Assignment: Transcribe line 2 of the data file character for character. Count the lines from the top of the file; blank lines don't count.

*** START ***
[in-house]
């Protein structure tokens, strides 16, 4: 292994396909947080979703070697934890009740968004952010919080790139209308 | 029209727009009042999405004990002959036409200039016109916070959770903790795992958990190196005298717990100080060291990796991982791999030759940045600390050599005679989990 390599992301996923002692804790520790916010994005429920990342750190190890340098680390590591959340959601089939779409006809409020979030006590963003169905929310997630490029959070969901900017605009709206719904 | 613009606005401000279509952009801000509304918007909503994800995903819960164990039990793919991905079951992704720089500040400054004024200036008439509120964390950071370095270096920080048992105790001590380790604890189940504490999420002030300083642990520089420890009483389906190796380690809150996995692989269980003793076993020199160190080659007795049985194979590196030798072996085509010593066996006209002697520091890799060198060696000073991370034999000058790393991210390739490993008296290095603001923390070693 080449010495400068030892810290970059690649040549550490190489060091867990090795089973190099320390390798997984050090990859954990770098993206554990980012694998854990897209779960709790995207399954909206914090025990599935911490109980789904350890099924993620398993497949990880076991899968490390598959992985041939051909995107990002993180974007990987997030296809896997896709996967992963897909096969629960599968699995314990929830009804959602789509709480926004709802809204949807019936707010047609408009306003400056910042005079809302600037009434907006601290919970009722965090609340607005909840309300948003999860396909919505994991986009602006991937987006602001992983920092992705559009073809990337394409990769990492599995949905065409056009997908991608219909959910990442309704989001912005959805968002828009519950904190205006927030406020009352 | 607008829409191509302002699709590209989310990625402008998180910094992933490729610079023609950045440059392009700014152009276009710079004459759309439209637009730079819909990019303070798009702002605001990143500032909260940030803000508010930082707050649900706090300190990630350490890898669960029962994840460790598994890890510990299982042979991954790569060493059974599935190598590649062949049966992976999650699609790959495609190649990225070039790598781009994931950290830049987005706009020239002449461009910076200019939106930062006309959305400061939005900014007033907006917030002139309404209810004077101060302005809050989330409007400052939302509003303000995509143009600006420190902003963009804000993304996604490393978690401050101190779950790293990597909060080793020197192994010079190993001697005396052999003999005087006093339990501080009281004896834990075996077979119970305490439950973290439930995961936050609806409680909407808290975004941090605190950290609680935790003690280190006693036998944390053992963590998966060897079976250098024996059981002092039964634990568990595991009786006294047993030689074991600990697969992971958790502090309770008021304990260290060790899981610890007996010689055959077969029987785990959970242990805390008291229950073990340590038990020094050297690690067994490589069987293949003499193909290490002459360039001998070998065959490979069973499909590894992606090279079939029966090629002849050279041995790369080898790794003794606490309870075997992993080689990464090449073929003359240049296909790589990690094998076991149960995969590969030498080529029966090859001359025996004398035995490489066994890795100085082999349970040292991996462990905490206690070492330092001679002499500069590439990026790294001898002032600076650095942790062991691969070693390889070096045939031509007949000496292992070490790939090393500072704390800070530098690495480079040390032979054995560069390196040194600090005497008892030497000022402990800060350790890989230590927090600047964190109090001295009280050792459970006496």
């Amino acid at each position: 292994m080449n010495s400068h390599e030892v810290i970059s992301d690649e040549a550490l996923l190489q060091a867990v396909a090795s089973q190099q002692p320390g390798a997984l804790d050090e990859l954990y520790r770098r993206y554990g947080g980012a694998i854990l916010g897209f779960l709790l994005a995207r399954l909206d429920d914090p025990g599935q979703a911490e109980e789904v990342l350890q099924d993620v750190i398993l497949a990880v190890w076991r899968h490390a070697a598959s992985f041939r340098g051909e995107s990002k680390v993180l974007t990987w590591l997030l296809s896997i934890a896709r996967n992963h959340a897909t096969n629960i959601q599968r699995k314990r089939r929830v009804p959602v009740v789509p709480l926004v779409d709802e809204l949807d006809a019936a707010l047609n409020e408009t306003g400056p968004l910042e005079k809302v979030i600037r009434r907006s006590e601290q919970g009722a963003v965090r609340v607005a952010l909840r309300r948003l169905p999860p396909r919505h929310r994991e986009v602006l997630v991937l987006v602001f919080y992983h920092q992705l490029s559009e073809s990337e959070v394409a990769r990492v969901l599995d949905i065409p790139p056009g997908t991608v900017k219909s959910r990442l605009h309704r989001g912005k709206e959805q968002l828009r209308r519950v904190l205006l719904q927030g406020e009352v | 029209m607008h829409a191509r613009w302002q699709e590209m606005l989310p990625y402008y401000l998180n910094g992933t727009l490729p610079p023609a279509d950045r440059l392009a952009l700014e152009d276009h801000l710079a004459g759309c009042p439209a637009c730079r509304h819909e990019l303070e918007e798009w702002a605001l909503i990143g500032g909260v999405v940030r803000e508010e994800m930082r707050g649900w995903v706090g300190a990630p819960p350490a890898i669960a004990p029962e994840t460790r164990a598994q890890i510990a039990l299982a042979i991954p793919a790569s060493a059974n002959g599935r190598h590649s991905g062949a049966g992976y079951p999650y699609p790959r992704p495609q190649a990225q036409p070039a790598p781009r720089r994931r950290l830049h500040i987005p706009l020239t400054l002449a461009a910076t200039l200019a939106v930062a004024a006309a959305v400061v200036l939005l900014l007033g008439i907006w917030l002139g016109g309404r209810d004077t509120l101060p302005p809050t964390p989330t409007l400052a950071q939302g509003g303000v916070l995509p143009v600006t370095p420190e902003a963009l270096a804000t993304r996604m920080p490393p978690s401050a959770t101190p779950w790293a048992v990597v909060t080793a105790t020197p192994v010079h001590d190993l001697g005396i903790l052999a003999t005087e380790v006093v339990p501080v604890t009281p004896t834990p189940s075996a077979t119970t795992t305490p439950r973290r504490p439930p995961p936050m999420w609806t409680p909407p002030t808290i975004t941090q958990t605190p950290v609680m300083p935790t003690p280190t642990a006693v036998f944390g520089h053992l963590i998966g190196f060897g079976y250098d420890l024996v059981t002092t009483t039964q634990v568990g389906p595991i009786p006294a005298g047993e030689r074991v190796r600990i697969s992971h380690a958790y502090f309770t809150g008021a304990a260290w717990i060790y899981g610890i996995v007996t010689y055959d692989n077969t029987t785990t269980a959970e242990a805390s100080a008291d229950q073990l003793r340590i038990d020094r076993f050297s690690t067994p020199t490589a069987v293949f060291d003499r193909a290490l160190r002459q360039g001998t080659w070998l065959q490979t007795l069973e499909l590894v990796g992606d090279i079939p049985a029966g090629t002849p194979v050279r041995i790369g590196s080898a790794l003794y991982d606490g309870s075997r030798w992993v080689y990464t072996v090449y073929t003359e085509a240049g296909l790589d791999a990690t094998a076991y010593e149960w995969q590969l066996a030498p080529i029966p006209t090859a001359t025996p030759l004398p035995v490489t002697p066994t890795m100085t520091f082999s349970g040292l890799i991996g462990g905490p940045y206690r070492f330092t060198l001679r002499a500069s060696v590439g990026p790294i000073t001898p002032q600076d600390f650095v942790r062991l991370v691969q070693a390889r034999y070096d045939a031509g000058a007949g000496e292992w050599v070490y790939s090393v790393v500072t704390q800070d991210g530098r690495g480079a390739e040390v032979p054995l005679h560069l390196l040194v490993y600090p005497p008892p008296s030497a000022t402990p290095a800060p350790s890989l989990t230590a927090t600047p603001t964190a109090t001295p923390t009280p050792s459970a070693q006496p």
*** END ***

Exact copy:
């Protein structure tokens, strides 16, 4: 292994396909947080979703070697934890009740968004952010919080790139209308 | 029209727009009042999405004990002959036409200039016109916070959770903790795992958990190196005298717990100080060291990796991982791999030759940045600390050599005679989990 390599992301996923002692804790520790916010994005429920990342750190190890340098680390590591959340959601089939779409006809409020979030006590963003169905929310997630490029959070969901900017605009709206719904 | 613009606005401000279509952009801000509304918007909503994800995903819960164990039990793919991905079951992704720089500040400054004024200036008439509120964390950071370095270096920080048992105790001590380790604890189940504490999420002030300083642990520089420890009483389906190796380690809150996995692989269980003793076993020199160190080659007795049985194979590196030798072996085509010593066996006209002697520091890799060198060696000073991370034999000058790393991210390739490993008296290095603001923390070693 080449010495400068030892810290970059690649040549550490190489060091867990090795089973190099320390390798997984050090990859954990770098993206554990980012694998854990897209779960709790995207399954909206914090025990599935911490109980789904350890099924993620398993497949990880076991899968490390598959992985041939051909995107990002993180974007990987997030296809896997896709996967992963897909096969629960599968699995314990929830009804959602789509709480926004709802809204949807019936707010047609408009306003400056910042005079809302600037009434907006601290919970009722965090609340607005909840309300948003999860396909919505994991986009602006991937987006602001992983920092992705559009073809990337394409990769990492599995949905065409056009997908991608219909959910990442309704989001912005959805968002828009519950904190205006927030406020009352 | 607008829409191509302002699709590209989310990625402008998180910094992933490729610079023609950045440059392009700014152009276009710079004459759309439209637009730079819909990019303070798009702002605001990143500032909260940030803000508010930082707050649900706090300190990630350490890898669960029962994840460790598994890890510990299982042979991954790569060493059974599935190598590649062949049966992976999650699609790959495609190649990225070039790598781009994931950290830049987005706009020239002449461009910076200019939106930062006309959305400061939005900014007033907006917030002139309404209810004077101060302005809050989330409007400052939302509003303000995509143009600006420190902003963009804000993304996604490393978690401050101190779950790293990597909060080793020197192994010079190993001697005396052999003999005087006093339990501080009281004896834990075996077979119970305490439950973290439930995961936050609806409680909407808290975004941090605190950290609680935790003690280190006693036998944390053992963590998966060897079976250098024996059981002092039964634990568990595991009786006294047993030689074991600990697969992971958790502090309770008021304990260290060790899981610890007996010689055959077969029987785990959970242990805390008291229950073990340590038990020094050297690690067994490589069987293949003499193909290490002459360039001998070998065959490979069973499909590894992606090279079939029966090629002849050279041995790369080898790794003794606490309870075997992993080689990464090449073929003359240049296909790589990690094998076991149960995969590969030498080529029966090859001359025996004398035995490489066994890795100085082999349970040292991996462990905490206690070492330092001679002499500069590439990026790294001898002032600076650095942790062991691969070693390889070096045939031509007949000496292992070490790939090393500072704390800070530098690495480079040390032979054995560069390196040194600090005497008892030497000022402990800060350790890989230590927090600047964190109090001295009280050792459970006496």